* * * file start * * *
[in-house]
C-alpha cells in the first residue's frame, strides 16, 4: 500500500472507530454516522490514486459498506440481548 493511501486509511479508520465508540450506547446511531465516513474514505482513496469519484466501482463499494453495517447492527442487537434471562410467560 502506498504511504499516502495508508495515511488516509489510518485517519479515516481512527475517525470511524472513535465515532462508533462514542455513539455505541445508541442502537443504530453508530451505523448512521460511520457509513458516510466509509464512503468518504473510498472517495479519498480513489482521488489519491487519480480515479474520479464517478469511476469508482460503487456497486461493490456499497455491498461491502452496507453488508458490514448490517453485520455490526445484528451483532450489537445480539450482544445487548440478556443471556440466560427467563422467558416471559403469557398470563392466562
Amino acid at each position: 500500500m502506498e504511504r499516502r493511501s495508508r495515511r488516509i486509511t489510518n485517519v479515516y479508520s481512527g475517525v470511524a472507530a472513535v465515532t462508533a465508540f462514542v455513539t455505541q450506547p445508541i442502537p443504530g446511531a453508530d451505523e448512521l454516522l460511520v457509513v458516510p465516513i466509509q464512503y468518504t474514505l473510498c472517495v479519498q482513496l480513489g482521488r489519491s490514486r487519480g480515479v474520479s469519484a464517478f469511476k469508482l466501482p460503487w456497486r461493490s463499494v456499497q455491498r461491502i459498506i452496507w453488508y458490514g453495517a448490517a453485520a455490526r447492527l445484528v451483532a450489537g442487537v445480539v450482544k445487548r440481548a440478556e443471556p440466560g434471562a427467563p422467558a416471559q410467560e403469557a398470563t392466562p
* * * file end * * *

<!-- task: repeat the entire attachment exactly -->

[in-house]
C-alpha cells in the first residue's frame, strides 16, 4: 500500500472507530454516522490514486459498506440481548 493511501486509511479508520465508540450506547446511531465516513474514505482513496469519484466501482463499494453495517447492527442487537434471562410467560 502506498504511504499516502495508508495515511488516509489510518485517519479515516481512527475517525470511524472513535465515532462508533462514542455513539455505541445508541442502537443504530453508530451505523448512521460511520457509513458516510466509509464512503468518504473510498472517495479519498480513489482521488489519491487519480480515479474520479464517478469511476469508482460503487456497486461493490456499497455491498461491502452496507453488508458490514448490517453485520455490526445484528451483532450489537445480539450482544445487548440478556443471556440466560427467563422467558416471559403469557398470563392466562
Amino acid at each position: 500500500m502506498e504511504r499516502r493511501s495508508r495515511r488516509i486509511t489510518n485517519v479515516y479508520s481512527g475517525v470511524a472507530a472513535v465515532t462508533a465508540f462514542v455513539t455505541q450506547p445508541i442502537p443504530g446511531a453508530d451505523e448512521l454516522l460511520v457509513v458516510p465516513i466509509q464512503y468518504t474514505l473510498c472517495v479519498q482513496l480513489g482521488r489519491s490514486r487519480g480515479v474520479s469519484a464517478f469511476k469508482l466501482p460503487w456497486r461493490s463499494v456499497q455491498r461491502i459498506i452496507w453488508y458490514g453495517a448490517a453485520a455490526r447492527l445484528v451483532a450489537g442487537v445480539v450482544k445487548r440481548a440478556e443471556p440466560g434471562a427467563p422467558a416471559q410467560e403469557a398470563t392466562p